“I seen numerous men visited on the roadway an’ on the ranches with their bindles on their backs an’ that exact same damn thing in their heads. Numerous them.

They come, an’ they gave up an’ go on… An’ never a god-damn among ’em gets it. “

John Steinbeck, rooks Of Mice And Guy, Page 78

This plain realism offers us an impression that Crooks has absolutely no hope. Nevertheless

“I keep in mind when I was a youngster … had a strawberry patch. Had an alfalfa spot … Utilized to turn the chickens out on the alfalfa on a warm morning”

John Steinbeck, rooks Of Mice And Guy, Page 77

reinforces the idea that everyone has a dream, a goal and a fantasy. Criminals may be cynical, yet even he, the marginalised, fearful, gruff, resentful, alone “ni *** r”, has a dream, the hope of one day experiencing the happiness of his youth again.

Should we translate Crooks as a negative, wicked, unimportant person? After all, he’s just an “ni *** r”. Yet one can fell sympathy for this ostracised man who, under his rough outside, has humanity and all its qualities. Scoundrels gives us the most brilliant image of life at the time of the novel: its hopes, worries and oppressions. And does Crooks also connect to life today? Are we any happier at having homes, independence, flexibility of speech? Do you have to be black to experience injustice? Lennie’s short interaction with Crooks reveals the complexity of racial prejudice in the northern California cattle ranch life.

Though Scoundrels was born in California (not like many Southern blacks who had migrated, he indicates), he is still always made to seem like an outsider, even in his house state. Criminals is painfully conscious that his skin color is all that keeps him separate in this culture. This outsider status causes him to lament his solitude, however he likewise delights in seeing the isolation of others, perhaps because torment likes company. When Scoundrels begins to badger Lennie, recommending George will not get back, we discover the slight mean streak that ndoubtedly develops after being alone for so long. Lennie unsuspectingly relieves Crooks into sensation at ease, and Candy even gets the man thrilled about the dream farm, to the point where Scoundrels could fancy himself deserving and equal adequate to be in on the plan with the people. Crooks’s little dream of the farm is shattered by Curley’s better half’s nasty remarks, slotting the black guy right back into his “location” as inferior to a white female. Jolted into that era’s reality by Curley’s partner severe treatment, Crooks declines to say the female is incorrect.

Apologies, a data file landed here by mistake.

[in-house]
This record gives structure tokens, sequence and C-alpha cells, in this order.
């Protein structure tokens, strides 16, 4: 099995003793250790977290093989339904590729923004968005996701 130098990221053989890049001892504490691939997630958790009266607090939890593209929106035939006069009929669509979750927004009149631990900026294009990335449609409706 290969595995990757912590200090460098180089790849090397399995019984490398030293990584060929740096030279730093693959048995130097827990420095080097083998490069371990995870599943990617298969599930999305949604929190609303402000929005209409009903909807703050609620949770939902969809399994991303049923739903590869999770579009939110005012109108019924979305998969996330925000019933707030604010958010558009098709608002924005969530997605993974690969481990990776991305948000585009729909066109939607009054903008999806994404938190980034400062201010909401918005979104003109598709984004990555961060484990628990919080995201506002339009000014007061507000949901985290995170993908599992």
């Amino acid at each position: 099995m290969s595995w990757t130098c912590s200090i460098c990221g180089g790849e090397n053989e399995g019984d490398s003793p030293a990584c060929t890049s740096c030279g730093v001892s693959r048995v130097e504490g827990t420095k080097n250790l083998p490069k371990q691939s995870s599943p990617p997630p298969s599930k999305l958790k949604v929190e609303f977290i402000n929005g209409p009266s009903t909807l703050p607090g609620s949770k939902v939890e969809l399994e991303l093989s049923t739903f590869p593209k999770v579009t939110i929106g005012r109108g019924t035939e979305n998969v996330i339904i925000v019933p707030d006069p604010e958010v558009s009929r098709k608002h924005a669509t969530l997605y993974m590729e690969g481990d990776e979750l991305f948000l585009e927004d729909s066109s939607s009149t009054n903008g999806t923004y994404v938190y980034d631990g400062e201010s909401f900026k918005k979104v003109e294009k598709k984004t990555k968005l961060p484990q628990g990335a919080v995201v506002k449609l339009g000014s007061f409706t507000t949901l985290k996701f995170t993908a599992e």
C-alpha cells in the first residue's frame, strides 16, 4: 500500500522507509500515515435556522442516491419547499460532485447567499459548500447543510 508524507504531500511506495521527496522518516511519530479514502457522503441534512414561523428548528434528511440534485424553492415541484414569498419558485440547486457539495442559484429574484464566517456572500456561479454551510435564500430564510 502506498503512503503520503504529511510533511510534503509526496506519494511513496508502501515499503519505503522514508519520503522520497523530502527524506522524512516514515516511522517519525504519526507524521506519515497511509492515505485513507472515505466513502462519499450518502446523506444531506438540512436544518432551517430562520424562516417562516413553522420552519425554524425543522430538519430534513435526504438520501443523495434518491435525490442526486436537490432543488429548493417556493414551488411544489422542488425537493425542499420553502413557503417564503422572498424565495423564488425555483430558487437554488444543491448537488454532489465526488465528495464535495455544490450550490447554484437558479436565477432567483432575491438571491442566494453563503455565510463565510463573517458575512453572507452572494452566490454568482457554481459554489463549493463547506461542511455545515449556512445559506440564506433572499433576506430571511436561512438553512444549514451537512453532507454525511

Instead, he accepts the fact that he copes with ever-present racial discrimination. He dismisses the other guys, stating he had “forgotten himself” because they ‘d treated him so well. It appears Crooks defines his own concept of himself not based upon what he believes he’s worth, but on understanding that no matter how he feels, others around him will always value him as less. As rapidly as he got thrilled about the dream, he deserts it, informing candy he was “jus foolin” about being interested in his own flexibility and happiness.